Updated Sep 6, 2022 - Energy & Environment

Historic heat wave intensifies in the West as grid concerns mount

Photo of the sun shining through power lines in California.

Electrical transmission towers during a heatwave in Vallejo, Calif., on Sept. 4. Photo: David Paul Morris/Bloomberg via Getty Images

One of the U.S. West's worst-ever September heat waves is bringing a prolonged period of record-shattering temperatures to at least a half-dozen states this week.

The big picture: Numerous monthly and all-time temperature records began to tumble in the San Francisco Bay Area and elsewhere in California on Monday. More records are likely to be threatened into the coming weekend.

A screenshot of an NWS tweet showing numerous temperature records set Monday around the Bay Area.
Photo: NWS Bay Area/Twitter
  • The heat was threatening the electricity grid, with officials warning of potential outages — particularly into Tuesday. Tens of thousands of customers were without power in the state on Monday night, notably in the San Francisco Bay Area.
  • The California Independent System Operator (ISO), which runs the state's power grid, issued an Energy Emergency Alert 2 on Monday evening urging customers to conserve energy to help prevent outages.
  • About 46 million people in six states were under excessive heat warnings or advisories Monday. It's likely that in many of these locations, the warnings will be extended through the end of the week.

The bottom line: "This is the worst September heat wave in Western USA history no doubt," tweeted Maximiliano Herrera, a weather historian, on Saturday night, based then on forecasts and early records.

Context: Heat waves are becoming more common, more intense and longer lasting due to human-caused global warming from the burning of fossil fuels. Some studies, in fact, have shown that extreme heat events would have been virtually impossible without the climate change component.

Threat level: The combination of the heat's severity, duration and lack of overnight temperature relief make this an extremely dangerous event from a public health perspective.

  • In large parts of California, overnight lows will remain at least 20°F above average for this time of year, not falling below 80°F.
  • Death Valley, California, one of the hottest locations on Earth, may tie or exceed its all-time September record of 125°F in the coming days, and could meet or beat the global record for September, which is 126°F.
  • The National Weather Service forecast office in Los Angeles referred to the heat on Sunday as a "Kiln-like environment," with numerous locations away from the immediate coast surpassing 100°F.
  • The Weather Service forecast office in Sacramento is forecasting "very high" heat risk through Friday, before conditions may ease some this weekend. The NWS is calling this event "record-setting, both in magnitude and duration."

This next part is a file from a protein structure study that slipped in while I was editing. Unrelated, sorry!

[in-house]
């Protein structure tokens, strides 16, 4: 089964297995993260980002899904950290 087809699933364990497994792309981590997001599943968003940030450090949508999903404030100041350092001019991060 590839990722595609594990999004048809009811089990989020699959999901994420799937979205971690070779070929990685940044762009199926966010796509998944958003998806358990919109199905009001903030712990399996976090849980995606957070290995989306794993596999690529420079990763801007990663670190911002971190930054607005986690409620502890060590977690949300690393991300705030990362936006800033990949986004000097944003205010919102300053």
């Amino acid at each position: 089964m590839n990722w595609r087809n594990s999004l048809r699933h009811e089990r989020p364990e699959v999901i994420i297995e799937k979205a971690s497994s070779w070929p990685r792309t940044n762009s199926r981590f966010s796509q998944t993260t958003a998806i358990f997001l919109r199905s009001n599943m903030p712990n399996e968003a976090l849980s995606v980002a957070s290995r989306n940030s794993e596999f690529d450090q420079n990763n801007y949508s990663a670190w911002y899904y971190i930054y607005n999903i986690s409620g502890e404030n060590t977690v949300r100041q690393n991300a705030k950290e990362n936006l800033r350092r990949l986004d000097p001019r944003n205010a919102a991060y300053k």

By the numbers:

  • 112°F: High temperature set at Ukiah Municipal Airport, California, on Sept. 5.
  • 102°F: High in Great Falls, Montana, on Sept. 3, setting a monthly record.
  • 104°F: High temperature in Reno, Nevada, on Sunday, a preliminary monthly record that could be surpassed in coming days.
  • 103°F: High temperature in Salt Lake City on Sept. 3, a monthly record. The city may tie its record for the most consecutive 100-degree days on record, with 10.
  • 115°F: Forecast high temperature in Sacramento, California, on Tuesday. This would break the city's all-time high for any month, as well as its September record.
  • 94°F: Forecast high in Oakland, California, on Tuesday, which is about 20°F above average for the date.

Heat records have extended into parts of Canada, as well. And it's not just the high temperatures at the surface. Temperatures aloft, about 10,000 feet above the surface, are also setting records. This indicates the unusual intensity of this heat event.

Driving the news: An expansive, intense area of high pressure, known more colloquially as a heat dome, is parked over the West. This is causing sinking air, which boosts temperatures, stifles cloud cover and squelches widespread rainfall.

Map showing unusually mild temperatures in the mid-atmosphere, signifying the California heat wave.
Computer model simulation showing the intense heat dome parked across the West on Sept. 7, 2022. (Weatherbell.com)

Of note: Due to the looming gap between electricity supply and demand, the ISO declared a Stage 1 "Energy Emergency Alert" earlier on Monday between 4 and 10 p.m. ET before later raising the alert level to 2.

  • "We are facing a load forecast of 48,817 megawatts and energy deficits between 2,000 and 4,000 megawatts for Monday," said ISO CEO Elliot Mainzer in a statement Sunday. This would result "In the highest likelihood of rotating outages we have seen so far this summer."
  • This is the ISO's sixth-straight Flex Alert, and it adds an extra hour to previous days' energy demand management strategies.
  • During affected hours, residents are urged to cut down on their use of air conditioning by setting higher temperatures in homes (to 78°F), and electrical appliances to help avoid rotating outages. Such alerts may be required through Friday.

What we're watching: The heat wave is raising wildfire risks, with red flag warnings in effect throughout the West and parts of the Pacific Northwest. The heat makes it more difficult for firefighters to combat any fires that ignite, given the heat-related threats to their own health.

  • Firefighters are battling 53 large fires across the U.S. — including California's Fairview Fire, which killed two people as it exploded in size after igniting Monday afternoon.

Go deeper: California wildfires rage as scorching heat wave continues

Editor's note: This article has been updated with new details throughout.

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